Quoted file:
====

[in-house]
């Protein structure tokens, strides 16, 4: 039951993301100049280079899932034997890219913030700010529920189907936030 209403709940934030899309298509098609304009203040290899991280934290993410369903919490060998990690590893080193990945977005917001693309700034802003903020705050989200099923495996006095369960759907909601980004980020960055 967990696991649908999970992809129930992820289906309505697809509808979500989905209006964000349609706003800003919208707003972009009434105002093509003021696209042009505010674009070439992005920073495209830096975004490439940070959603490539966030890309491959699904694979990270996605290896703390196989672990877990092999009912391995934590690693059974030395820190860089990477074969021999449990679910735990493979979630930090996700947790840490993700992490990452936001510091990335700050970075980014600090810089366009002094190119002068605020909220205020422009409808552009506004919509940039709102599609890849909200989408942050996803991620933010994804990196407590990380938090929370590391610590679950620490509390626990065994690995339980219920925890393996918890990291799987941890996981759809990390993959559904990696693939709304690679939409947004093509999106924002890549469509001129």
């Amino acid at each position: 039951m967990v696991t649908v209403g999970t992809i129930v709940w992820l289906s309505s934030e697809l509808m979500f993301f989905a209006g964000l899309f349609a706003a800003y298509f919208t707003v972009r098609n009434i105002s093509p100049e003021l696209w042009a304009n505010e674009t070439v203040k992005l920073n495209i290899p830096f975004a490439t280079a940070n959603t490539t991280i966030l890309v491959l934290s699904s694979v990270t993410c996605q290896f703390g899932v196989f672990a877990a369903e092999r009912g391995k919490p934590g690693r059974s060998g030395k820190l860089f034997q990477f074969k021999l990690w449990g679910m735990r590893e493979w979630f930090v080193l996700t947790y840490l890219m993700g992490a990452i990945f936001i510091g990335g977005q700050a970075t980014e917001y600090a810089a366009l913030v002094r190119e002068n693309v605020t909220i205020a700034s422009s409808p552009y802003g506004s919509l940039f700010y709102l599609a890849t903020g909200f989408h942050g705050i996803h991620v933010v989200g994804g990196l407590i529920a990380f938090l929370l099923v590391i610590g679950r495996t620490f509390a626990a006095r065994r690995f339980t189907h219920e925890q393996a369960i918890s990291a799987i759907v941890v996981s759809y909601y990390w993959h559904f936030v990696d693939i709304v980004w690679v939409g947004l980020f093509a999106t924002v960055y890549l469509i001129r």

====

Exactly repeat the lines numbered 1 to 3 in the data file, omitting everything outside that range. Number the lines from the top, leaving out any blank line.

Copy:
[in-house]
């Protein structure tokens, strides 16, 4: 039951993301100049280079899932034997890219913030700010529920189907936030 209403709940934030899309298509098609304009203040290899991280934290993410369903919490060998990690590893080193990945977005917001693309700034802003903020705050989200099923495996006095369960759907909601980004980020960055 967990696991649908999970992809129930992820289906309505697809509808979500989905209006964000349609706003800003919208707003972009009434105002093509003021696209042009505010674009070439992005920073495209830096975004490439940070959603490539966030890309491959699904694979990270996605290896703390196989672990877990092999009912391995934590690693059974030395820190860089990477074969021999449990679910735990493979979630930090996700947790840490993700992490990452936001510091990335700050970075980014600090810089366009002094190119002068605020909220205020422009409808552009506004919509940039709102599609890849909200989408942050996803991620933010994804990196407590990380938090929370590391610590679950620490509390626990065994690995339980219920925890393996918890990291799987941890996981759809990390993959559904990696693939709304690679939409947004093509999106924002890549469509001129």
């Amino acid at each position: 039951m967990v696991t649908v209403g999970t992809i129930v709940w992820l289906s309505s934030e697809l509808m979500f993301f989905a209006g964000l899309f349609a706003a800003y298509f919208t707003v972009r098609n009434i105002s093509p100049e003021l696209w042009a304009n505010e674009t070439v203040k992005l920073n495209i290899p830096f975004a490439t280079a940070n959603t490539t991280i966030l890309v491959l934290s699904s694979v990270t993410c996605q290896f703390g899932v196989f672990a877990a369903e092999r009912g391995k919490p934590g690693r059974s060998g030395k820190l860089f034997q990477f074969k021999l990690w449990g679910m735990r590893e493979w979630f930090v080193l996700t947790y840490l890219m993700g992490a990452i990945f936001i510091g990335g977005q700050a970075t980014e917001y600090a810089a366009l913030v002094r190119e002068n693309v605020t909220i205020a700034s422009s409808p552009y802003g506004s919509l940039f700010y709102l599609a890849t903020g909200f989408h942050g705050i996803h991620v933010v989200g994804g990196l407590i529920a990380f938090l929370l099923v590391i610590g679950r495996t620490f509390a626990a006095r065994r690995f339980t189907h219920e925890q393996a369960i918890s990291a799987i759907v941890v996981s759809y909601y990390w993959h559904f936030v990696d693939i709304v980004w690679v939409g947004l980020f093509a999106t924002v960055y890549l469509i001129r």